All eyes were on London today (September 19) for the funeral of Britain’s longest-reigning monarch, Queen Elizabeth II. The Queen died on September 8 at Balmoral Castle, and preparations have been underway ever since for her national send-off.
When will national mourning for the Queen end?
As the day of the Queen’s funeral, today marks the last day of national mourning.
But the Royal Mourning period lasts until seven days after the Queen’s funeral, as designated by the King.
The Queen’s coffin proceeded through London to Wellington Arch following the Westminster Abbey funeral service, making its way to Windsor Castle in Berkshire.
The State Hearse carried the coffin up the Long Walk to St George’s Chapel, where thousands gathered to pay their respects to the late monarch.
Charles hasn’t confirmed where he will live now he is King, but he will likely reside at Buckingham Palace as his London headquarters.
Royal warrants granted by the Queen will become void in two years, so Charles will also need to decide if he will renew any of the warrants previously issued by his mother.
Charles will also need to iron out details regarding royal titles, with his grandchildren Archie and Lilibet now technically Prince and Princess despite not receiving titles at birth.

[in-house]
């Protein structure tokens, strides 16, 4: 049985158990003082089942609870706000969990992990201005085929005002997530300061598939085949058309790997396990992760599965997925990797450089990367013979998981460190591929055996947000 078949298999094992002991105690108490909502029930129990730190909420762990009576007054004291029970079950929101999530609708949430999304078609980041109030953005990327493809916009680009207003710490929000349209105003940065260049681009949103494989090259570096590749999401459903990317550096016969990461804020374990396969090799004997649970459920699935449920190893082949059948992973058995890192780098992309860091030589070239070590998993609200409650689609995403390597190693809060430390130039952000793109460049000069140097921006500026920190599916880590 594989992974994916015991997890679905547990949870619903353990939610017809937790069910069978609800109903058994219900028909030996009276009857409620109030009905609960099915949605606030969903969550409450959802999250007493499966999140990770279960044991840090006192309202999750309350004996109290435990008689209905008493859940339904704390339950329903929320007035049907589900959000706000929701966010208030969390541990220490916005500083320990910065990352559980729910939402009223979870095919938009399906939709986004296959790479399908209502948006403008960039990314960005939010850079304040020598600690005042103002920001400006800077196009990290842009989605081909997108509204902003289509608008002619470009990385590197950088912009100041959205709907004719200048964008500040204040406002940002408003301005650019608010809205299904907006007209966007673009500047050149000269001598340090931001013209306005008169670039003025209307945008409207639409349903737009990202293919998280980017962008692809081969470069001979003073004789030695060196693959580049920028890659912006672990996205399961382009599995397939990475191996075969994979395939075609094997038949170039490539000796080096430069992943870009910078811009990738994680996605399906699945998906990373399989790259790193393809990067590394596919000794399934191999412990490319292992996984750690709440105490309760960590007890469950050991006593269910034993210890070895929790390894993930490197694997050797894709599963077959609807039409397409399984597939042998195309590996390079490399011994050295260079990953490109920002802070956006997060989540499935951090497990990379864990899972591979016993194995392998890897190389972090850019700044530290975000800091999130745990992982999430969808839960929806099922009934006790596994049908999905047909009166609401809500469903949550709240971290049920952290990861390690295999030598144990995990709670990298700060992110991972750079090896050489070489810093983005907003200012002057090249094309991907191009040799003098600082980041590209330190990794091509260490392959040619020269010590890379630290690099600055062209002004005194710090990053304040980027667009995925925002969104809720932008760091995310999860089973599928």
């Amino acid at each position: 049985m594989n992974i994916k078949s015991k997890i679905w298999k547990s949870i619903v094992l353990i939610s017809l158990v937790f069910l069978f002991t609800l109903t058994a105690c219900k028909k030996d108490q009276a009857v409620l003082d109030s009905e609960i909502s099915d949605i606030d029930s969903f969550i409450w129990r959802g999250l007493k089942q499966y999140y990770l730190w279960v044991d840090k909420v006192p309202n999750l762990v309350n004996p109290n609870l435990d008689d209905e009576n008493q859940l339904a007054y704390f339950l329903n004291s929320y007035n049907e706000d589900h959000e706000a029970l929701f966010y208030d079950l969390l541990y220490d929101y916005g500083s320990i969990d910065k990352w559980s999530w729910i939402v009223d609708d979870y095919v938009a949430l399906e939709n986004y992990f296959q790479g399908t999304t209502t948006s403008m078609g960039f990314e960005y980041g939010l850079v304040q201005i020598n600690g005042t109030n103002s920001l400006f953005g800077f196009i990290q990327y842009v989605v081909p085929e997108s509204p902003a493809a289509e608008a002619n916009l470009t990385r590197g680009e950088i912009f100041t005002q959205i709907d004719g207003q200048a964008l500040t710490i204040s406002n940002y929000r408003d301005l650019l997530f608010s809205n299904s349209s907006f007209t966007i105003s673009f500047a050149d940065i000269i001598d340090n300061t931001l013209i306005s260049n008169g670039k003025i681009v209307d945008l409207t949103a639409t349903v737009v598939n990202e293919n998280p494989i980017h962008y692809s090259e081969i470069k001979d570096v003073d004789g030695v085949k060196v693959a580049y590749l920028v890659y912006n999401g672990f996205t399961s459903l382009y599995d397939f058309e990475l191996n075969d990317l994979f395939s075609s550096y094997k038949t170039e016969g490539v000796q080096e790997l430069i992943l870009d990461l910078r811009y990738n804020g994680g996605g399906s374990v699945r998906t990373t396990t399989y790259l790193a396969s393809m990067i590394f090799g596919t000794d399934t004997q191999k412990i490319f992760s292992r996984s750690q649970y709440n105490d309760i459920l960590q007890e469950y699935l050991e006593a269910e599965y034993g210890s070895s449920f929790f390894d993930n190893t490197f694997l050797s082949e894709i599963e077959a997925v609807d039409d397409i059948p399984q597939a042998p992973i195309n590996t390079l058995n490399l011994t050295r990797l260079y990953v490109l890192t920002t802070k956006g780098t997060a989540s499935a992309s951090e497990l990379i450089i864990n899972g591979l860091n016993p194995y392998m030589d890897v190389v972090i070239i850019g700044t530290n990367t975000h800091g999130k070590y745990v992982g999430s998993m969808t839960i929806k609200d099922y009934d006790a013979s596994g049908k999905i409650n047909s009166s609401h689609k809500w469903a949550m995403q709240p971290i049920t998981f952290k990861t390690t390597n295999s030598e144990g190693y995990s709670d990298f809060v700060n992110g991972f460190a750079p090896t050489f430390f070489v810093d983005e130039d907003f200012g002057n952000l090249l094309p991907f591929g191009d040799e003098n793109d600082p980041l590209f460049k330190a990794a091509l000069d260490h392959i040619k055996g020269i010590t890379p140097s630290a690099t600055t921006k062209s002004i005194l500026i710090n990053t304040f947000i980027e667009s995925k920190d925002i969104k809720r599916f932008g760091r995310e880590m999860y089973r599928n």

His younger brother Prince Edward is also touted to receive the Duke of Edinburgh title, in line with their late parents’ wishes.
At a later date, Charles will receive his coronation at Westminster Abbey, the site where all but two monarchs received their coronations since 1066.
The Queen’s coronation took place 16 months after the death of her father King George VI, so it may be some time before Charles receives his coronation.
But when the occasion arrives, probably at some point in 2023, he will likely be crowned with St Edward’s Crown which dates back to the 17th Century.
He will take the oath and his wife Queen Camilla will also likely be crowned at the ceremony, as has been the tradition for previous Queen Consorts.